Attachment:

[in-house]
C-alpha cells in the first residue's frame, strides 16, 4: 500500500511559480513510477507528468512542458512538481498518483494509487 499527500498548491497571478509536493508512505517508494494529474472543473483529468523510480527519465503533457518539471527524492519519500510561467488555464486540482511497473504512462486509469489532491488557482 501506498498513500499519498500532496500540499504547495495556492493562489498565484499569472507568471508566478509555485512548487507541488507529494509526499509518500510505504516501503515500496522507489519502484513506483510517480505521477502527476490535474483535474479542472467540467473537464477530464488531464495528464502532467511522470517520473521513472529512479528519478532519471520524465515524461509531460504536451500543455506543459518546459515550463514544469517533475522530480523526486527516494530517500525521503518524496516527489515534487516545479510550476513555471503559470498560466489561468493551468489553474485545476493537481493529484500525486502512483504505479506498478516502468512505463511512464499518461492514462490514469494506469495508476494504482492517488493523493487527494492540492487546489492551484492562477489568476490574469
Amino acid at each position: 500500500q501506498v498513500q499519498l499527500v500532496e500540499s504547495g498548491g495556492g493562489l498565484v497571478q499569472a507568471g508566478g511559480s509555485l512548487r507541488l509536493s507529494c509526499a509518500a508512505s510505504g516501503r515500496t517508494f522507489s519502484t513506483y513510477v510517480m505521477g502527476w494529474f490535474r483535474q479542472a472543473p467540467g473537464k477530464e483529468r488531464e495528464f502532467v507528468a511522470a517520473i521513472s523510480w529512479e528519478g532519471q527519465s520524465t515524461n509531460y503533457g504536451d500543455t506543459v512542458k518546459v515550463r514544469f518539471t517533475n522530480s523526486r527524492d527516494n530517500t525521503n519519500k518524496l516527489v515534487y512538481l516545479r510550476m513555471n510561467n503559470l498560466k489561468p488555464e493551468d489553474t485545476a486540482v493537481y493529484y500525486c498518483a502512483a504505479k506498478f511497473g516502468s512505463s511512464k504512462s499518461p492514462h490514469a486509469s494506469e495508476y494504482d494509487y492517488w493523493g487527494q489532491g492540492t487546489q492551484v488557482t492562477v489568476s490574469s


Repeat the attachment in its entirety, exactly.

[in-house]
C-alpha cells in the first residue's frame, strides 16, 4: 500500500511559480513510477507528468512542458512538481498518483494509487 499527500498548491497571478509536493508512505517508494494529474472543473483529468523510480527519465503533457518539471527524492519519500510561467488555464486540482511497473504512462486509469489532491488557482 501506498498513500499519498500532496500540499504547495495556492493562489498565484499569472507568471508566478509555485512548487507541488507529494509526499509518500510505504516501503515500496522507489519502484513506483510517480505521477502527476490535474483535474479542472467540467473537464477530464488531464495528464502532467511522470517520473521513472529512479528519478532519471520524465515524461509531460504536451500543455506543459518546459515550463514544469517533475522530480523526486527516494530517500525521503518524496516527489515534487516545479510550476513555471503559470498560466489561468493551468489553474485545476493537481493529484500525486502512483504505479506498478516502468512505463511512464499518461492514462490514469494506469495508476494504482492517488493523493487527494492540492487546489492551484492562477489568476490574469
Amino acid at each position: 500500500q501506498v498513500q499519498l499527500v500532496e500540499s504547495g498548491g495556492g493562489l498565484v497571478q499569472a507568471g508566478g511559480s509555485l512548487r507541488l509536493s507529494c509526499a509518500a508512505s510505504g516501503r515500496t517508494f522507489s519502484t513506483y513510477v510517480m505521477g502527476w494529474f490535474r483535474q479542472a472543473p467540467g473537464k477530464e483529468r488531464e495528464f502532467v507528468a511522470a517520473i521513472s523510480w529512479e528519478g532519471q527519465s520524465t515524461n509531460y503533457g504536451d500543455t506543459v512542458k518546459v515550463r514544469f518539471t517533475n522530480s523526486r527524492d527516494n530517500t525521503n519519500k518524496l516527489v515534487y512538481l516545479r510550476m513555471n510561467n503559470l498560466k489561468p488555464e493551468d489553474t485545476a486540482v493537481y493529484y500525486c498518483a502512483a504505479k506498478f511497473g516502468s512505463s511512464k504512462s499518461p492514462h490514469a486509469s494506469e495508476y494504482d494509487y492517488w493523493g487527494q489532491g492540492t487546489q492551484v488557482t492562477v489568476s490574469s